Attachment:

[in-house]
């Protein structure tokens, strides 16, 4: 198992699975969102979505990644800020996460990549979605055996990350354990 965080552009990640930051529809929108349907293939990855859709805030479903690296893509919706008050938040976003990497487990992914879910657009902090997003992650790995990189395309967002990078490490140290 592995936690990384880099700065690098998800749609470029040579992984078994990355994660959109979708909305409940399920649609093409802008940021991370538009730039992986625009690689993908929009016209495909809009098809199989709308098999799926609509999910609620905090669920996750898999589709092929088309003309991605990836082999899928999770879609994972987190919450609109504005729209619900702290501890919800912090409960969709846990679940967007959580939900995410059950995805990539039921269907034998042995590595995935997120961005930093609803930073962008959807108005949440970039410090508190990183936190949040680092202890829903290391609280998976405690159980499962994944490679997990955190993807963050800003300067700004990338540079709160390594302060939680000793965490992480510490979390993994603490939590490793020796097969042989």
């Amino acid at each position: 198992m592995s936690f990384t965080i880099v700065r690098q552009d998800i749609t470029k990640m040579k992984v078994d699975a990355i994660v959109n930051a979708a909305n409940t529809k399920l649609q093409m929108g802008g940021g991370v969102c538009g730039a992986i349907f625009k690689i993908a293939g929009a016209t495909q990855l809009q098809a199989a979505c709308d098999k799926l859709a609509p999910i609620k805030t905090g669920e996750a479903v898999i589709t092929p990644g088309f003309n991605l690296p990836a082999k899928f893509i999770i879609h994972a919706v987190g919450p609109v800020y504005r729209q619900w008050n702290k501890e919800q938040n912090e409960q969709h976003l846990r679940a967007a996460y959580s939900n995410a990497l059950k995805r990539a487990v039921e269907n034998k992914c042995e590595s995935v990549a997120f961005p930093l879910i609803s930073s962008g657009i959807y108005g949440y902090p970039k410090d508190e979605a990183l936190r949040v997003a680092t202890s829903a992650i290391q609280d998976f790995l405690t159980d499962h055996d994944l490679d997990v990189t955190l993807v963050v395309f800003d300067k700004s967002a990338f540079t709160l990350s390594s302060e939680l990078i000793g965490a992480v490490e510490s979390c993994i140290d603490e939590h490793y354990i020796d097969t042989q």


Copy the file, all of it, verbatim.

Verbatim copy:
[in-house]
């Protein structure tokens, strides 16, 4: 198992699975969102979505990644800020996460990549979605055996990350354990 965080552009990640930051529809929108349907293939990855859709805030479903690296893509919706008050938040976003990497487990992914879910657009902090997003992650790995990189395309967002990078490490140290 592995936690990384880099700065690098998800749609470029040579992984078994990355994660959109979708909305409940399920649609093409802008940021991370538009730039992986625009690689993908929009016209495909809009098809199989709308098999799926609509999910609620905090669920996750898999589709092929088309003309991605990836082999899928999770879609994972987190919450609109504005729209619900702290501890919800912090409960969709846990679940967007959580939900995410059950995805990539039921269907034998042995590595995935997120961005930093609803930073962008959807108005949440970039410090508190990183936190949040680092202890829903290391609280998976405690159980499962994944490679997990955190993807963050800003300067700004990338540079709160390594302060939680000793965490992480510490979390993994603490939590490793020796097969042989």
């Amino acid at each position: 198992m592995s936690f990384t965080i880099v700065r690098q552009d998800i749609t470029k990640m040579k992984v078994d699975a990355i994660v959109n930051a979708a909305n409940t529809k399920l649609q093409m929108g802008g940021g991370v969102c538009g730039a992986i349907f625009k690689i993908a293939g929009a016209t495909q990855l809009q098809a199989a979505c709308d098999k799926l859709a609509p999910i609620k805030t905090g669920e996750a479903v898999i589709t092929p990644g088309f003309n991605l690296p990836a082999k899928f893509i999770i879609h994972a919706v987190g919450p609109v800020y504005r729209q619900w008050n702290k501890e919800q938040n912090e409960q969709h976003l846990r679940a967007a996460y959580s939900n995410a990497l059950k995805r990539a487990v039921e269907n034998k992914c042995e590595s995935v990549a997120f961005p930093l879910i609803s930073s962008g657009i959807y108005g949440y902090p970039k410090d508190e979605a990183l936190r949040v997003a680092t202890s829903a992650i290391q609280d998976f790995l405690t159980d499962h055996d994944l490679d997990v990189t955190l993807v963050v395309f800003d300067k700004s967002a990338f540079t709160l990350s390594s302060e939680l990078i000793g965490a992480v490490e510490s979390c993994i140290d603490e939590h490793y354990i020796d097969t042989q």